OK as far as it goes.... However. The people who pay our wages are the customer. There isn't a single mention. How on earth can we hope to align the organisation for success when the reason why work and process exists isn't even the agenda? If you review the most successful organisations this is what their BAs are doing - helping to deliver Successful Customer Outcomes :) If you are not working for the customer you better make sure you are working for someone who is!
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0 # Ann 2012-02-01 23:01
Agreed -- those "why" questions are tough to work around. Some of my suggestions which can be "mixed and matched": Can someone walk me through the reason for… What was the reason for … Help me understand the reason for… How did this (whatever) come about?
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-1 # Heather Mylan-Mains 2012-02-01 23:33
Great list Anglea! I would add to this that it is essential for a BA to have the confidence to be curious, to ask why, and hop up to grab that marker and draw on the whiteboard or flip paper what is being discussed. Then you have to be ok with erasing and starting over when the ideas change.
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+1 # H Quiroz 2012-02-02 00:28
'Broker of Information' is a great term to convey the job of a business analyst. There are a number of recently published business books that drive the focus of using simple pictures to convey complex models and problems (Back of the Napkin, Business Model Generation) . It would be helpful to hear more dialogue about this process as experienced by readers and the author (#1 and 2 in the list above).
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-1 # David Townson 2012-02-02 08:10
While I am a big believer in the saying that 90% of a meetings success happens in the preparation before the meeting takes place, it is always the art of managing the meeting that keeps it on course. I love the use of the parking lot as you suggest and it is a very useful tool especially for those attendees that sometimes have their own agendas. Great article.
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-1 # Paper Tamer 2012-02-02 10:30
Great article! As you noted, literal overuse of #9 (the "5 Whys") generates frustration in most people. "What is driving..." and "Help me understand..." are better forms of "Why".
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-1 # Ahamed 2012-02-02 22:33
Thank you Angela for the post, Good to see the demand for BAs are rising. BAs are now considerd to be the critical resources in these tough times.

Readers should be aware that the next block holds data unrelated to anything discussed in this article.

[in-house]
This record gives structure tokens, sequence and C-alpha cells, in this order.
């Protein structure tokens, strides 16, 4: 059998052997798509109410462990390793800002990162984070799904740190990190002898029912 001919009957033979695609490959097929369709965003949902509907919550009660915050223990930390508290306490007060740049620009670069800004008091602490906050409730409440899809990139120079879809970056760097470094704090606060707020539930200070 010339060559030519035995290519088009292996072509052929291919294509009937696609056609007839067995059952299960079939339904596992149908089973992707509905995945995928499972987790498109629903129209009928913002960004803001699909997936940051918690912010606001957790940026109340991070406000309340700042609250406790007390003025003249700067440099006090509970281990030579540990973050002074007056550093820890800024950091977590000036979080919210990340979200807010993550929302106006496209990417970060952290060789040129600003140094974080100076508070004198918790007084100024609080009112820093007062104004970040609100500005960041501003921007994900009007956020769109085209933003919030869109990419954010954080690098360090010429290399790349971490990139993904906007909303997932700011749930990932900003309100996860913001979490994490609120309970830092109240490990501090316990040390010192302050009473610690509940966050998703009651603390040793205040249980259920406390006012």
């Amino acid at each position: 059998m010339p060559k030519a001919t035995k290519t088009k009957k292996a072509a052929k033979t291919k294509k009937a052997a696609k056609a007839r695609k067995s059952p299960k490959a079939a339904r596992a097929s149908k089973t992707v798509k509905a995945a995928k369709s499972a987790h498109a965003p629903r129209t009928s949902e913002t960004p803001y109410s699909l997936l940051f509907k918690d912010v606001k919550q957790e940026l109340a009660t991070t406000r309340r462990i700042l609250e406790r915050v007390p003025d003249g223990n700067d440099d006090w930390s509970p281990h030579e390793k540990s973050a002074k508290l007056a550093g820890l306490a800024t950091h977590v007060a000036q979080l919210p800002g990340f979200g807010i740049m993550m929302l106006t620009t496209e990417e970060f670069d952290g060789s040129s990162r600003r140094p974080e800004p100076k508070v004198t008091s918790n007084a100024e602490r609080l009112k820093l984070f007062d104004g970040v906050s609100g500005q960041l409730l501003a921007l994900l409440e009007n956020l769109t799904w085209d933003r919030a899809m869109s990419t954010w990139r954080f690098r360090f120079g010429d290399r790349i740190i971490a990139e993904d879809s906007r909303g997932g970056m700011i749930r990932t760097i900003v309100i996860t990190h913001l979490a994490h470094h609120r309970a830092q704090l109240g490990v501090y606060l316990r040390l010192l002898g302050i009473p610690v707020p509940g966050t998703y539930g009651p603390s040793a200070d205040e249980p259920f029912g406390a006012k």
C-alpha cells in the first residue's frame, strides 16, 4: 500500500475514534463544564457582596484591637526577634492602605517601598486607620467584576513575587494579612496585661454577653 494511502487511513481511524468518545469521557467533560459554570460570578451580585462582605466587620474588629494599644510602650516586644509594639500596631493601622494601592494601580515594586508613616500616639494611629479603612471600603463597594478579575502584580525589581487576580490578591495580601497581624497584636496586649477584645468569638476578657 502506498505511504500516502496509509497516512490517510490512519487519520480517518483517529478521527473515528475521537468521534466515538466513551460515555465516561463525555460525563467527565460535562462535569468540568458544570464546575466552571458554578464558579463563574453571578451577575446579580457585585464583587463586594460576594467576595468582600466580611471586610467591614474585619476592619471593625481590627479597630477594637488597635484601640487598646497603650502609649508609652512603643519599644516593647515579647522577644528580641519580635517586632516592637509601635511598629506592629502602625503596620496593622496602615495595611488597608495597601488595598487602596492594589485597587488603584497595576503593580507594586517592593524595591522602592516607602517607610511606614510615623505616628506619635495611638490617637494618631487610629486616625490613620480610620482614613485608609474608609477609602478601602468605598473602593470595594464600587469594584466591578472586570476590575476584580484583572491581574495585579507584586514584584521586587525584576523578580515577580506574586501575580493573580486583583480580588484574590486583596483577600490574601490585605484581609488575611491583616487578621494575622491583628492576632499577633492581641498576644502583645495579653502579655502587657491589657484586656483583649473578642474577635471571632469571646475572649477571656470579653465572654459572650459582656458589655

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-1 # Harjit Singh, MBA,PMP 2012-02-02 22:40
Excellent; Thanks for these great tips!!
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-1 # Sundar 2012-02-02 23:52
Very informative. Mo st of them are required skills but can we also include about the assertiveness and process knowledge of domain work
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-1 # Jennifer Bulman 2012-02-03 01:45
What strikes me about your post is how many of these qualities make a friend of mine a good software development manager instead of a code herder. Many of the traits also make a good facilitator. For whiteboard drawing, training in a technique callled "graphic recording" would be a bonus for the BA. Jennifer
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0 # Carol 2012-02-03 02:16
Yes, re: #10, I recall inviting an IS person to draw a network diagram when presenting to a Vice President -- that served a huge benefit, and we were promptly complimented by the VP on a great meeting! In-person whiteboard drawings can be of great value and success is best achieved when drawn by the subject matter expert. AGREE on this point!
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-1 # Ben 2012-02-03 05:32
Interesting that being a great facilitator was not listed, but several of your skills equate to facilitating dialog. Today's problems are too complex for one person to know the answer, and getting stakeholders with widely varying views to come to a shared understanding of the problem is a critical skill - because it leads to a shared commitment to the solution (change management). The skill of Dialogue Mapping is critical to point #1. I also think being more innovative with your meetings by including business games is critical to breaking through conventional thinking and leading to more innovative solutions (goes beyond point #10).